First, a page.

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date queries with portions of the date unknown

P: 3
I'm trying to do some date queries on a table, and I want to know if there is some builtin variable within the date datatype which can represent that a day, month, or year could be any value.

For instance, if the variable were "*", I could write:

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  1. table.datefield >= '*-10-*'
and any date in table.datefield which had the month 10, 11 or 12 would pass the predicate.

I know there are functions which can take out just the day, month, or year, but I'm dealing with an application where any part of the date may be left variable, or none of the parts of the date could be variable, so parsing in this way doesn't exactly work without writing a lot of code to build the sql for each specific case (nothing variable, only the day variable, only the month, day and month, ect. I don't want to code all of that if I don't have to)

Is there a symbol like this which I can insert into a date query which has this functionality?

Thanks.
Feb 6 '07 #1
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5 Replies


Expert 100+
P: 534
I am not sure I understand what you have to deal with... perhaps few examples of the actual values you have on this column would help.

If you can afford the real long-term solution you should consider changing the application in a way that all dates are stored in the database in the same format. The existing values should be converted to this format as well.
If you go this route avoid storing dates in a varchar type, use one of the native Postgres date/time datatypes.
Feb 7 '07 #2

P: 3
sorry I wasn't clear, I do have this date field stored as a date datatype.

The problem isn't with how the dates are stored, the problem is with the queries predicates I use to select out the tuples.

Say I wanted any dates that were from october to december, meaning that a date could be on any day, or any year, but as long as it was in the months of october, november, or december it passes the predicate. If there were a variable like I described, you could say:

table.datefield >= '*-10-*' AND table.datefield <= '*-12-*'

In another example, if I wanted dates from october 2006 to febuary 2006, I could just say:

table.datefield >= '2005-10-*' AND table.datefield <= '2006-2-*'

The first example can be solved by just parsing the year, month, and day out of the date using the date_part() function and doing queries on those peices individually, but that strategy wouldn't work in the second case because a date like '2006-1-5' wouldn't pass date_part('month', table.datefield) >= 10, but I want that date to pass my predicates.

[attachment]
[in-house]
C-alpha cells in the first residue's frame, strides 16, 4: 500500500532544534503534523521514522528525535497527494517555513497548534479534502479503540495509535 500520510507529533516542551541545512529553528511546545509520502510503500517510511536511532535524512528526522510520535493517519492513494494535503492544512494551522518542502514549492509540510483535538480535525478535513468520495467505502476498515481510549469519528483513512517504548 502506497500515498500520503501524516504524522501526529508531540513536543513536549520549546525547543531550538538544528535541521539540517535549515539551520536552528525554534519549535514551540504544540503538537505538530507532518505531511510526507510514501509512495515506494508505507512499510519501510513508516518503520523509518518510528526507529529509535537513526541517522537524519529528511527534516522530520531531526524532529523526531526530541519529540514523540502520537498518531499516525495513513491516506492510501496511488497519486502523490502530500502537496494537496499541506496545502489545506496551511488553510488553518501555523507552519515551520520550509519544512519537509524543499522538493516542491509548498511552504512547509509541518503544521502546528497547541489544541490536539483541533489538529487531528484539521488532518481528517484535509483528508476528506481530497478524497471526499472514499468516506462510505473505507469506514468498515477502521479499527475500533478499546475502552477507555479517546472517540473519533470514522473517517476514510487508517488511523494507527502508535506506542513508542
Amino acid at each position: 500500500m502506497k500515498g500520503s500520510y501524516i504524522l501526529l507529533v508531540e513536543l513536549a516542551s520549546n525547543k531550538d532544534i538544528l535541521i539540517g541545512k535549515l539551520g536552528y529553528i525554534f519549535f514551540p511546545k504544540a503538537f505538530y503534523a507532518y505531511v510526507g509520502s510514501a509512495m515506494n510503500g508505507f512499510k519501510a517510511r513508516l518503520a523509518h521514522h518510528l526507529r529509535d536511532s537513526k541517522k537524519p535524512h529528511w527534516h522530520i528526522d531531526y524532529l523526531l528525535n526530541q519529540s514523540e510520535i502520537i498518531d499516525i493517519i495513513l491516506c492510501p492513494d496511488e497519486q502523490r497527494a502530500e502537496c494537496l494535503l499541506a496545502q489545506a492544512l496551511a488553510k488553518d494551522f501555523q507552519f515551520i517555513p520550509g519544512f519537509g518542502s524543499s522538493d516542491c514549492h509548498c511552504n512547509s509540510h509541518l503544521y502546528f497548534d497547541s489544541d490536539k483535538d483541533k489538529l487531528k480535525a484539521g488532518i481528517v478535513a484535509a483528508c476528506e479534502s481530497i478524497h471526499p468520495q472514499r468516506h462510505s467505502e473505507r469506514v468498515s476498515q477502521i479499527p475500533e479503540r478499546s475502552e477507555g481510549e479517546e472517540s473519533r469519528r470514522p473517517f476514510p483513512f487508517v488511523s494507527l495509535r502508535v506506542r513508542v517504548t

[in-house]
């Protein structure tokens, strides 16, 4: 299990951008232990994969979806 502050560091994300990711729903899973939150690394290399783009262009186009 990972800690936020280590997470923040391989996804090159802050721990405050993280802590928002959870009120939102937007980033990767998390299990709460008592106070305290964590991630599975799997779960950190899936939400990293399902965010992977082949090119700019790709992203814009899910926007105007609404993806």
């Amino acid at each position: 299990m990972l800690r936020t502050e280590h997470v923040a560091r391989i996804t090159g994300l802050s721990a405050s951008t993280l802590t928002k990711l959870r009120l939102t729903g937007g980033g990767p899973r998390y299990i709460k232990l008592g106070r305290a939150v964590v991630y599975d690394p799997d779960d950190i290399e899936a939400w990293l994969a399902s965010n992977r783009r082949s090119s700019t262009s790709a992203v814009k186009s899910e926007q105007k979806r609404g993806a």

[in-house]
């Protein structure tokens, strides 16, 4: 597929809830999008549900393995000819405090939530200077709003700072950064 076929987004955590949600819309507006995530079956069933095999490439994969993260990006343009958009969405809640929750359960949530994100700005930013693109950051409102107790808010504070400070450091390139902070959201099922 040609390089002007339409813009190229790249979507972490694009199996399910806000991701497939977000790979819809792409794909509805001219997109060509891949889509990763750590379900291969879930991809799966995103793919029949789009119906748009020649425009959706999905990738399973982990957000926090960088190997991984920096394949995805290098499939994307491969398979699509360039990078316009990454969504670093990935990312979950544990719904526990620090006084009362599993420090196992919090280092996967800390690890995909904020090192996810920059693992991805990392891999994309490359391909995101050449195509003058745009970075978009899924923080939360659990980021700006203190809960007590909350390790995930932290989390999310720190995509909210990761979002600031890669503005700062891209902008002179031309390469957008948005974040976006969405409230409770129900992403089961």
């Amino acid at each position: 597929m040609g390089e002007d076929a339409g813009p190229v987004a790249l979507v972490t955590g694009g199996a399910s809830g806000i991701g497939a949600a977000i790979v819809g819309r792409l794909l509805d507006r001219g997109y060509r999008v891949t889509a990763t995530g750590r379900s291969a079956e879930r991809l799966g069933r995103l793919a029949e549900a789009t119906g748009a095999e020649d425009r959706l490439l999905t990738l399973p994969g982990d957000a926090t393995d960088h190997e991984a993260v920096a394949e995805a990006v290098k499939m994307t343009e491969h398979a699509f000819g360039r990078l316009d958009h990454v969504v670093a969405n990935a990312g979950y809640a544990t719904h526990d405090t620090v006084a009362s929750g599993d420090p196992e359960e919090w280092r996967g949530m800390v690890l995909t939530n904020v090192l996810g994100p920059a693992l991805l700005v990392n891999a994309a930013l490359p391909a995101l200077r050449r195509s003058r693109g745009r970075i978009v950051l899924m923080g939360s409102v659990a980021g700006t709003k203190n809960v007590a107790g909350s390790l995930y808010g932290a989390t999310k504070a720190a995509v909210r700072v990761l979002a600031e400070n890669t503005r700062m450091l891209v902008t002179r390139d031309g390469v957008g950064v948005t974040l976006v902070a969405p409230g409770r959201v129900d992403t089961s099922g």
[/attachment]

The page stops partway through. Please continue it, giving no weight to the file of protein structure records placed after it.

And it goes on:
I'm still not sure if I phrased this correctly, but hopefully these examples explained what I am looking for better.
Feb 7 '07 #3

Expert 100+
P: 534
Thanks for clarification!

As you already noted the first case can make use of the date_part function:

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  1. SELECT field-list FROM tabname WHERE date_part('month', column-name) BETWEEN 10 and 12;
  2.  
As far as your second case, with the date datatype you should not have any values like '2006-1-5'.
Even if this is what you use with INSERT, the actual value on the table should be '2006-01-05', so the date_part function should have no troubles parsing this value.

You can also try to modify the example you posted above:

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  1. table.datefield >= '2005-10-*' AND table.datefield <= '2006-2-*'
  2.  -- change it to 
  3. table.datefield >= '2005-10-01' AND table.datefield <= '2006-02-28'
  4.  
(BETWEEN may come handy here too)

One catch here is that every month begins with 01, but not all of them have the same end-date (think of 28, 29, 30, 31),
and if you give a non-existant end-date the query may error out, so this approach may require little extra thought.

There could be more tricks to employ here, but first let us know whether this info was helpful.
Feb 7 '07 #4

P: 3
Your right, I could fill in the first day of the month and last day of the month when the days of a query aren't specified.

As you said though, it does require some more thought because of the different days that months end with. maybe I'll just make a map for that, but I was wondering if there was something like this "*" that I described to use as a taking any value. This would make my code creating the sql, and the sql, a lot more clean.

As this post has been up for a few days though with no response, I'm probably going to guess that this doesn't exist and go with the way you propose.

Thanks for your help.
Feb 14 '07 #5

Expert 100+
P: 534
I did not mean to discourage you. Let me put it this way: I am sure, that there are other methods to accomplish what you need, but quite often I don't have time to explore every possible approach or technique.
So if by any reason what we had so far isn't helpful, there will be more to discuss and try out... meaning do come back to this thread if you don't like the last suggested approach.

By the way, I'm positive there are ways of finding the last day of the month without keeping a hardcoded matrix.
Feb 14 '07 #6

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